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Edible Landscape number three started off from the Tankards Spring in Chalford High street. Although the water levels in the river had been very low since the previous winter and other seasonal springs in the valley had sunk back into the ground already, Tankard Spring continued as it does with hardly any variation in it’s flow.
We looked at a variety of edibles that grow in or beside water including Water Mint, Brook Lime and Water Cress. Also the peppery lady’s smock, or cuckoo flower (not to be confused with Cuckoo pint) was in flower (see below left). Unfortunately by the time Lady’s smock is identifiable by its flowers there are hardly any of it’s hot tasty leaves to be seen.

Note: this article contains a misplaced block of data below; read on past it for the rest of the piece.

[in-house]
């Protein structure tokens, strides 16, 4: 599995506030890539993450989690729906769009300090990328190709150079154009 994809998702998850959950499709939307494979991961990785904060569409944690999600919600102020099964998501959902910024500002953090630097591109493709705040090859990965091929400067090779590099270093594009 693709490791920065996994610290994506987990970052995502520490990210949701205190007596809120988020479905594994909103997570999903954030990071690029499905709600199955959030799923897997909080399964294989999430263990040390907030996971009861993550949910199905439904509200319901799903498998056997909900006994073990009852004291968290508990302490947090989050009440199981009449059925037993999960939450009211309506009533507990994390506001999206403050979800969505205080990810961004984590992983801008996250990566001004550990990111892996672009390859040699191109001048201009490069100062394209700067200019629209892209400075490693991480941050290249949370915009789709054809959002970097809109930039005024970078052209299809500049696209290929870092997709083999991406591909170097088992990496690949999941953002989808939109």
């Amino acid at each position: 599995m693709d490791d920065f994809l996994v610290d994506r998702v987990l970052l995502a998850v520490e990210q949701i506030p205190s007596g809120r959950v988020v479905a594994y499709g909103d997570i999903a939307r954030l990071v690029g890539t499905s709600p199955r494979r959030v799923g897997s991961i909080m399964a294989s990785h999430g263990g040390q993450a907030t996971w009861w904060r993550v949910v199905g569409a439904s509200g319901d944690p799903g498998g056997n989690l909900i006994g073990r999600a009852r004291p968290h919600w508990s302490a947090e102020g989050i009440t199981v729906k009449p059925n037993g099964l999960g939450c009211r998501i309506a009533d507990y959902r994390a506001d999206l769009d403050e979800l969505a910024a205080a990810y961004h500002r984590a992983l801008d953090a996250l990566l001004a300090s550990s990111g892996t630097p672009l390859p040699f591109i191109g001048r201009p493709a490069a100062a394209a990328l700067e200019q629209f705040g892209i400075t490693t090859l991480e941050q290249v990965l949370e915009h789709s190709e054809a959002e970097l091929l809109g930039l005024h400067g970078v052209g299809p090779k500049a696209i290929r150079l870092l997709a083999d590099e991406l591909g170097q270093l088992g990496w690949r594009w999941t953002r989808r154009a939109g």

And although the early spring had been dry and then frosty the St.George’s mushrooms made an appearance this year in some but not all of my usual spots. On the second of this months outing we found Morels as well as St.Georges mushrooms.
The second walk of the year looked at leafless tree identification and covered some interesting folk lore relating to particular tree species. The highlight of the March walk was a chance to witness the tapping of a birch tree and to try some fresh birch sap.
Here is one of the trees in the valley that I tapped. A 1 inch hole was drilled through the outer bark of the tree and my improvised sap spigot tapped into the tree. My spigot was fashioned from a piece of aluminium tubing that fitted onto my one inch pvc tubing. This was left for 24 hours or over night. I took me four tree tappings to gather just about a gallon (4.5 litres) of sap. Although they say if you get it right -timing and no leaks – you can get a gallon per tree.